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What Is A Class B Diabetic?

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Dr. Laura Gandrud of the McNeely Pediatric Diabetes Center on the St. Paul campus of Children's Minnesota describes the differences between types 1 and 2 diabetes.

Diabetes: The Differences Between Types 1 And 2

Diabetes, or diabetes mellitus (DM), is a metabolic disorder in which the body cannot properly store and use sugar. It affects the body's ability to use glucose, a type of sugar found in the blood, as fuel. This happens because the body does not produce enough insulin, or the cells do not correctly respond to insulin to use glucose as energy. Insulin is a type of hormone produced by the pancreas to regulate how blood sugar becomes energy. An imbalance of insulin or resistance to insulin causes diabetes. Diabetes is linked to a higher risk of cardiovascular disease, kidney disease, vision loss, neurological conditions, and damage to blood vessels and organs. There is type 1, type 2, and gestational diabetes. They have different causes and risk factors, and different lines of treatment. This article will compare the similarities and differences of types 1 and 2 diabetes. Gestational diabetes occurs in pregnancy and typically resolves after childbirth. However, having gestational diabetes also increases the risk of developing type 2 diabetes after pregnancy, so patients are often screened for type 2 diabetes at a later date. According to the Centers for Disease Control and Prevention Continue reading >>

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Popular Questions

  1. katerina_98

    Class B Diabetes

    I recently read a report where a physician listed a diagnosis of Class B Diabetes? Anyone heard of this and is this even used anymore?
    Thank you,

  2. Sarah_Stevens

    http://en.wikipedia.org/wiki/Diabete..._and_pregnancy
    I had to look this up the other day since my doctors were doing DMA1

  3. preserene

    Classification of diabetes:
    The White classification, named after Priscilla White who pioneered research on the effect of diabetes types on perinatal outcome, is widely used to assess maternal and fetal risk. It distinguishes between gestational diabetes (type A) and diabetes that existed before pregnancy (pregestational diabetes). These two groups are further subdivided according to their associated risks and management.
    There are 2 classes of gestational diabetes (diabetes which began during pregnancy):
    Class A1: gestational diabetes; diet controlled
    Class A2: gestational diabetes; insulin controlled
    The second group of diabetes which existed before pregnancy can be split up into these classes:
    Class B: onset at age 20 or older or with duration of less than 10 years
    Class C: onset at age 10-19 or duration of 10–19 years
    Class D: onset before age 10 or duration greater than 20 years
    Class E: overt diabetes mellitus with calcified pelvic vessels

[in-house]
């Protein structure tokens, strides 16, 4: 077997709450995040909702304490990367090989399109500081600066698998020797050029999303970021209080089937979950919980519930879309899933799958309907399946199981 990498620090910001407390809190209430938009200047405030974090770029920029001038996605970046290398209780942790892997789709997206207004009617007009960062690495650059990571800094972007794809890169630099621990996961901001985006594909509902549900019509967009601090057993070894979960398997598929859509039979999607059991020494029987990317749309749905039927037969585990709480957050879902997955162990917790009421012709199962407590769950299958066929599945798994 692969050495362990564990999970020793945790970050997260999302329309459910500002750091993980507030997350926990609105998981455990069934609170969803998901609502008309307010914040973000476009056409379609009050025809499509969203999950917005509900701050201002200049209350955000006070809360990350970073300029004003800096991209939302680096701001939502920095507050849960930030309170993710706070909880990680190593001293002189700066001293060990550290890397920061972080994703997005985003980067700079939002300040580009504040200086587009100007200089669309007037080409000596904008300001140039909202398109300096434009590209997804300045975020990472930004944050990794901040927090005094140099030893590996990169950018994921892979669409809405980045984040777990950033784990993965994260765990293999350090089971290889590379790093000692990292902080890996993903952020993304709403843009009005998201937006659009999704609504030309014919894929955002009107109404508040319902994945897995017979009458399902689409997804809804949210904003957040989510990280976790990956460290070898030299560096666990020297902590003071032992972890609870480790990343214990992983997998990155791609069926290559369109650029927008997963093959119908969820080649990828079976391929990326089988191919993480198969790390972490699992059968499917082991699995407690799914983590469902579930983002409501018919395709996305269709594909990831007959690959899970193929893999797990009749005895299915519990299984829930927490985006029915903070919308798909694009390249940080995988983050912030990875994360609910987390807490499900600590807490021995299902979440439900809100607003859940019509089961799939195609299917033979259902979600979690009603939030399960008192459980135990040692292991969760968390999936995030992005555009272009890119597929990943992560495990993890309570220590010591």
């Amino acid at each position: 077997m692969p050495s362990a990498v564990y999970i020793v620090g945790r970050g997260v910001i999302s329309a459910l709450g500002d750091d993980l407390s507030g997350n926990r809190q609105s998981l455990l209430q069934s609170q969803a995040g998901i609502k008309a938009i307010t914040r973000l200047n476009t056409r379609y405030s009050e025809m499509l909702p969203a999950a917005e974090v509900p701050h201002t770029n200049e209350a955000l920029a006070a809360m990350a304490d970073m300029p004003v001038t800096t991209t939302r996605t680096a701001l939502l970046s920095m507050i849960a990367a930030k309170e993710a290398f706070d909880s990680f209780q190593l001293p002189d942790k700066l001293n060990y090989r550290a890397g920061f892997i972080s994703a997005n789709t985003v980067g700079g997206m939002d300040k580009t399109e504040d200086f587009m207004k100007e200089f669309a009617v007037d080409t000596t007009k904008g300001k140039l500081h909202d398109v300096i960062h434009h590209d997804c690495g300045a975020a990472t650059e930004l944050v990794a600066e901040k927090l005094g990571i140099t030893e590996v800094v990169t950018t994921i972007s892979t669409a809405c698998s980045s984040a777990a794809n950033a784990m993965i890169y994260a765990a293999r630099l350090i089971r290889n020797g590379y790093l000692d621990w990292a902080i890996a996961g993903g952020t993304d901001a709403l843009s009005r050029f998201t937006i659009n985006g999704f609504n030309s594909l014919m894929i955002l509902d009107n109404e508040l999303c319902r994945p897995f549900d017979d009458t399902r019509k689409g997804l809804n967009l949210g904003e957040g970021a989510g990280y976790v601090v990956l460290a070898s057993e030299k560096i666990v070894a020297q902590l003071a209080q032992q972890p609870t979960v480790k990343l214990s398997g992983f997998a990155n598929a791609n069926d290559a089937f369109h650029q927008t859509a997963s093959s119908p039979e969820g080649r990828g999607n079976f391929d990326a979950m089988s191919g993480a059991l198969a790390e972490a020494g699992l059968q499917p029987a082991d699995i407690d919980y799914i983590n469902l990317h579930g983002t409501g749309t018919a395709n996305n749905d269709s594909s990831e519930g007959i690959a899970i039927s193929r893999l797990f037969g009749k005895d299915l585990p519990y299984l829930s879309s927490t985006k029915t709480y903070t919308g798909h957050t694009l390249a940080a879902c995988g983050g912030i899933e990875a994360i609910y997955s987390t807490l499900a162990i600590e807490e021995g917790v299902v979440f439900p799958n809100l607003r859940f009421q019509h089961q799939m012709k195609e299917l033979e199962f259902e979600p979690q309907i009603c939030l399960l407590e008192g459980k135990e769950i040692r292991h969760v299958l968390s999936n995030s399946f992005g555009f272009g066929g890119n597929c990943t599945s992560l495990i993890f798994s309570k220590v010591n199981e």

Class F: diabetic nephropathy
    Class R: proliferative retinopathy
    Class RF: retinopathy and nephropathy
    Class H: ischemic heart disease
    Class T: prior kidney transplant
    An early age of onset or long-standing disease comes with greater risks, hence the first three subtypes

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Learn how to deal with Infant Choking & Perform Infant CPR today. Watch our video and share with your friends.

Diabetic Mother, Infant Of

What are the classifications of maternal diabetes? Why are the classifications important? What are the risks to the infant? What can be done to decrease the risk of complications to the infant? What special tests may be required for a diabetic mother during pregnancy? What special tests may be required for the infant after birth? What special treatments may be required for the infant after birth? What is the risk of the infant developing insulin-dependant diabetes? Jan E. Paisley, M.D. Fellow in Neonatal-Perinatal Medicine William W. Hay, Jr., M.D. Professor of Pediatrics, Director of the Training Program in Neonatal-Perinatal Medicine Director of the Neonatal Clinical Research Center Section of Neonatology, Department of Pediatrics University of Colorado School of Medicine Denver, Colorado What are the classifications of maternal diabetes? The classifications of maternal diabetes are outlined in Table 1. Table 1. Whites classification of maternal diabetes. Gestational diabetes (GD): Diabetes not known to be present before pregnancy GD diet Normal glucoses maintained by diet alone GD insulin Insulin required Class A: Glucose intolerence prior to pregnancy not requiring insulin Clas Continue reading >>

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Popular Questions

  1. katerina_98

    Class B Diabetes

    I recently read a report where a physician listed a diagnosis of Class B Diabetes? Anyone heard of this and is this even used anymore?
    Thank you,

  2. Sarah_Stevens

    http://en.wikipedia.org/wiki/Diabete..._and_pregnancy
    I had to look this up the other day since my doctors were doing DMA1

  3. preserene

    Classification of diabetes: